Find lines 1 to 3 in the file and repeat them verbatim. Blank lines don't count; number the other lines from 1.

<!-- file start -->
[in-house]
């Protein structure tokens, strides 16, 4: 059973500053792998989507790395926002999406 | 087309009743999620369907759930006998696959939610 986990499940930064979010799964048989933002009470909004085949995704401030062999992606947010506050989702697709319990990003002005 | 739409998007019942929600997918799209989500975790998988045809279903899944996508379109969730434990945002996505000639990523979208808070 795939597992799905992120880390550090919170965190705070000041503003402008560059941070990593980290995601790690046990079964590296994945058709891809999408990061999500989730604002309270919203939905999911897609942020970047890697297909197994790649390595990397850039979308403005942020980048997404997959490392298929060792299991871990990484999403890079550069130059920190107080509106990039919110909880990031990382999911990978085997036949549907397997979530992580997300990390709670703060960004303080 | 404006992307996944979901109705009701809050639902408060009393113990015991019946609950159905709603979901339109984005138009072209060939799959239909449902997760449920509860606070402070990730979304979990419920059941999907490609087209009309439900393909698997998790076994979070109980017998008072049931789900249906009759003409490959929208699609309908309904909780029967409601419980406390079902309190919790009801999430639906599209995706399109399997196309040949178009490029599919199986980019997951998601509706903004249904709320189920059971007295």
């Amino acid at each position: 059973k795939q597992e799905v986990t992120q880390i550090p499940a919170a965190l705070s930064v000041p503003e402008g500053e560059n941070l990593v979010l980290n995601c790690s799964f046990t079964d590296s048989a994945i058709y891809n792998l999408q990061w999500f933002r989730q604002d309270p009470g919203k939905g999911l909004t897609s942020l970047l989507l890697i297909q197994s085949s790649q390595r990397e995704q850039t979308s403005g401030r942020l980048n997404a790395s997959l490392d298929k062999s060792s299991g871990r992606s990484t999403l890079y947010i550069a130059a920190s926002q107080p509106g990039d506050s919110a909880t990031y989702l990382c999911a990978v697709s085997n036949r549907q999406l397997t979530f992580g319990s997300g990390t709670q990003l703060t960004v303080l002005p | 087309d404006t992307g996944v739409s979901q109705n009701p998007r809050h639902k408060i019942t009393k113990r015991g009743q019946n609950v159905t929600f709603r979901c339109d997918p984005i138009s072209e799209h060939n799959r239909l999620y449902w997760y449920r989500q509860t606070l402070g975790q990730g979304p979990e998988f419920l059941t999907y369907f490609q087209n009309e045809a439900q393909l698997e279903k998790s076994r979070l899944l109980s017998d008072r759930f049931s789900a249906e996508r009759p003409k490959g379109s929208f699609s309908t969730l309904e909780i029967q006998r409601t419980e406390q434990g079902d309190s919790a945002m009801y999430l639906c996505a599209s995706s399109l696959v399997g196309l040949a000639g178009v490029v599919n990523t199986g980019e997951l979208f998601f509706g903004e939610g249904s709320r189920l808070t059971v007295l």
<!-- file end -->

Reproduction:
[in-house]
């Protein structure tokens, strides 16, 4: 059973500053792998989507790395926002999406 | 087309009743999620369907759930006998696959939610 986990499940930064979010799964048989933002009470909004085949995704401030062999992606947010506050989702697709319990990003002005 | 739409998007019942929600997918799209989500975790998988045809279903899944996508379109969730434990945002996505000639990523979208808070 795939597992799905992120880390550090919170965190705070000041503003402008560059941070990593980290995601790690046990079964590296994945058709891809999408990061999500989730604002309270919203939905999911897609942020970047890697297909197994790649390595990397850039979308403005942020980048997404997959490392298929060792299991871990990484999403890079550069130059920190107080509106990039919110909880990031990382999911990978085997036949549907397997979530992580997300990390709670703060960004303080 | 404006992307996944979901109705009701809050639902408060009393113990015991019946609950159905709603979901339109984005138009072209060939799959239909449902997760449920509860606070402070990730979304979990419920059941999907490609087209009309439900393909698997998790076994979070109980017998008072049931789900249906009759003409490959929208699609309908309904909780029967409601419980406390079902309190919790009801999430639906599209995706399109399997196309040949178009490029599919199986980019997951998601509706903004249904709320189920059971007295």
């Amino acid at each position: 059973k795939q597992e799905v986990t992120q880390i550090p499940a919170a965190l705070s930064v000041p503003e402008g500053e560059n941070l990593v979010l980290n995601c790690s799964f046990t079964d590296s048989a994945i058709y891809n792998l999408q990061w999500f933002r989730q604002d309270p009470g919203k939905g999911l909004t897609s942020l970047l989507l890697i297909q197994s085949s790649q390595r990397e995704q850039t979308s403005g401030r942020l980048n997404a790395s997959l490392d298929k062999s060792s299991g871990r992606s990484t999403l890079y947010i550069a130059a920190s926002q107080p509106g990039d506050s919110a909880t990031y989702l990382c999911a990978v697709s085997n036949r549907q999406l397997t979530f992580g319990s997300g990390t709670q990003l703060t960004v303080l002005p | 087309d404006t992307g996944v739409s979901q109705n009701p998007r809050h639902k408060i019942t009393k113990r015991g009743q019946n609950v159905t929600f709603r979901c339109d997918p984005i138009s072209e799209h060939n799959r239909l999620y449902w997760y449920r989500q509860t606070l402070g975790q990730g979304p979990e998988f419920l059941t999907y369907f490609q087209n009309e045809a439900q393909l698997e279903k998790s076994r979070l899944l109980s017998d008072r759930f049931s789900a249906e996508r009759p003409k490959g379109s929208f699609s309908t969730l309904e909780i029967q006998r409601t419980e406390q434990g079902d309190s919790a945002m009801y999430l639906c996505a599209s995706s399109l696959v399997g196309l040949a000639g178009v490029v599919n990523t199986g980019e997951l979208f998601f509706g903004e939610g249904s709320r189920l808070t059971v007295l």